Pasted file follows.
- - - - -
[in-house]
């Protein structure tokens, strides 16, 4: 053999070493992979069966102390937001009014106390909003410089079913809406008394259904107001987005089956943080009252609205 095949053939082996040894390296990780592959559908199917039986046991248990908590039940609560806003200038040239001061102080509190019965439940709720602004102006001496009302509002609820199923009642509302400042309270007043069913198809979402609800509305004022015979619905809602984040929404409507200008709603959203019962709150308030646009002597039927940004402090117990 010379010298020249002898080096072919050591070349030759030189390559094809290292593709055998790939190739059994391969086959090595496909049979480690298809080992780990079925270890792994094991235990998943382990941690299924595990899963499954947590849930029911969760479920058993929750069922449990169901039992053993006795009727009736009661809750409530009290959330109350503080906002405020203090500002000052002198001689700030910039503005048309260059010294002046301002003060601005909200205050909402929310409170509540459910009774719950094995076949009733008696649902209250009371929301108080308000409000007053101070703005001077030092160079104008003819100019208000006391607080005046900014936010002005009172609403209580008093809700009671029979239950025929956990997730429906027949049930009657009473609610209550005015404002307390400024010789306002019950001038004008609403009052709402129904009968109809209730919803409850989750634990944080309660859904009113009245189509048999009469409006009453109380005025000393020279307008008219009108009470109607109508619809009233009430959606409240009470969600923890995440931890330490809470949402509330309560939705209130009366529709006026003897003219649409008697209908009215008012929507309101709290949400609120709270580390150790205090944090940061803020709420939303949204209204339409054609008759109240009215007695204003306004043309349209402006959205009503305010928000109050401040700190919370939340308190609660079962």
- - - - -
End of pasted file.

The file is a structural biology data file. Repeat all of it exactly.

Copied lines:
[in-house]
């Protein structure tokens, strides 16, 4: 053999070493992979069966102390937001009014106390909003410089079913809406008394259904107001987005089956943080009252609205 095949053939082996040894390296990780592959559908199917039986046991248990908590039940609560806003200038040239001061102080509190019965439940709720602004102006001496009302509002609820199923009642509302400042309270007043069913198809979402609800509305004022015979619905809602984040929404409507200008709603959203019962709150308030646009002597039927940004402090117990 010379010298020249002898080096072919050591070349030759030189390559094809290292593709055998790939190739059994391969086959090595496909049979480690298809080992780990079925270890792994094991235990998943382990941690299924595990899963499954947590849930029911969760479920058993929750069922449990169901039992053993006795009727009736009661809750409530009290959330109350503080906002405020203090500002000052002198001689700030910039503005048309260059010294002046301002003060601005909200205050909402929310409170509540459910009774719950094995076949009733008696649902209250009371929301108080308000409000007053101070703005001077030092160079104008003819100019208000006391607080005046900014936010002005009172609403209580008093809700009671029979239950025929956990997730429906027949049930009657009473609610209550005015404002307390400024010789306002019950001038004008609403009052709402129904009968109809209730919803409850989750634990944080309660859904009113009245189509048999009469409006009453109380005025000393020279307008008219009108009470109607109508619809009233009430959606409240009470969600923890995440931890330490809470949402509330309560939705209130009366529709006026003897003219649409008697209908009215008012929507309101709290949400609120709270580390150790205090944090940061803020709420939303949204209204339409054609008759109240009215007695204003306004043309349209402006959205009503305010928000109050401040700190919370939340308190609660079962």